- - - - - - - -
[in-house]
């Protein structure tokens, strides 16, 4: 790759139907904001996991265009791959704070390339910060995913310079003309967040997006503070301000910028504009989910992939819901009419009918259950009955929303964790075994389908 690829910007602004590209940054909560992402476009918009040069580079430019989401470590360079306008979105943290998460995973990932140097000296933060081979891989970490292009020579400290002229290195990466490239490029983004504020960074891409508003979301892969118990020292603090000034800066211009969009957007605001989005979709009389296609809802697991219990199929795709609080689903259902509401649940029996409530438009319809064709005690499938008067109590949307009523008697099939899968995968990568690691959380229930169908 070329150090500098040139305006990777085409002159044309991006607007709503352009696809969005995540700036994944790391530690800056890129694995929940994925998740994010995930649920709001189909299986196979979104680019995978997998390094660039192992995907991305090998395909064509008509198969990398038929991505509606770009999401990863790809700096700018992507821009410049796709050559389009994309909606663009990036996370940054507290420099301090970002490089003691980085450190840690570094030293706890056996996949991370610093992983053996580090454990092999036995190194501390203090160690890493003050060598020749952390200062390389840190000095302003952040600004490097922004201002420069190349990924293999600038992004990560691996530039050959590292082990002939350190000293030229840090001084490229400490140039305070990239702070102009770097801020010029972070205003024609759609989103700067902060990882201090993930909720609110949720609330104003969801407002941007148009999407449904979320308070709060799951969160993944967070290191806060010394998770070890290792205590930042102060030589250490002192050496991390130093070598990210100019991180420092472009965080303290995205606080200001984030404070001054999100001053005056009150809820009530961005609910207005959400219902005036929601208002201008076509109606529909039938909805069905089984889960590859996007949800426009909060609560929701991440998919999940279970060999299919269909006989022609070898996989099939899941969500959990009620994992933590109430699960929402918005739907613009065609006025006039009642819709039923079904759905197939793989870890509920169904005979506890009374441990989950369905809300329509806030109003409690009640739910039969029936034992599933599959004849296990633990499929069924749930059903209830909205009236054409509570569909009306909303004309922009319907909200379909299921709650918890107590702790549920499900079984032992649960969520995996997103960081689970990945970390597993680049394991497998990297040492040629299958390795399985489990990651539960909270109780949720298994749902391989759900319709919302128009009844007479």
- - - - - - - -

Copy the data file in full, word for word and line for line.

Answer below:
[in-house]
């Protein structure tokens, strides 16, 4: 790759139907904001996991265009791959704070390339910060995913310079003309967040997006503070301000910028504009989910992939819901009419009918259950009955929303964790075994389908 690829910007602004590209940054909560992402476009918009040069580079430019989401470590360079306008979105943290998460995973990932140097000296933060081979891989970490292009020579400290002229290195990466490239490029983004504020960074891409508003979301892969118990020292603090000034800066211009969009957007605001989005979709009389296609809802697991219990199929795709609080689903259902509401649940029996409530438009319809064709005690499938008067109590949307009523008697099939899968995968990568690691959380229930169908 070329150090500098040139305006990777085409002159044309991006607007709503352009696809969005995540700036994944790391530690800056890129694995929940994925998740994010995930649920709001189909299986196979979104680019995978997998390094660039192992995907991305090998395909064509008509198969990398038929991505509606770009999401990863790809700096700018992507821009410049796709050559389009994309909606663009990036996370940054507290420099301090970002490089003691980085450190840690570094030293706890056996996949991370610093992983053996580090454990092999036995190194501390203090160690890493003050060598020749952390200062390389840190000095302003952040600004490097922004201002420069190349990924293999600038992004990560691996530039050959590292082990002939350190000293030229840090001084490229400490140039305070990239702070102009770097801020010029972070205003024609759609989103700067902060990882201090993930909720609110949720609330104003969801407002941007148009999407449904979320308070709060799951969160993944967070290191806060010394998770070890290792205590930042102060030589250490002192050496991390130093070598990210100019991180420092472009965080303290995205606080200001984030404070001054999100001053005056009150809820009530961005609910207005959400219902005036929601208002201008076509109606529909039938909805069905089984889960590859996007949800426009909060609560929701991440998919999940279970060999299919269909006989022609070898996989099939899941969500959990009620994992933590109430699960929402918005739907613009065609006025006039009642819709039923079904759905197939793989870890509920169904005979506890009374441990989950369905809300329509806030109003409690009640739910039969029936034992599933599959004849296990633990499929069924749930059903209830909205009236054409509570569909009306909303004309922009319907909200379909299921709650918890107590702790549920499900079984032992649960969520995996997103960081689970990945970390597993680049394991497998990297040492040629299958390795399985489990990651539960909270109780949720298994749902391989759900319709919302128009009844007479």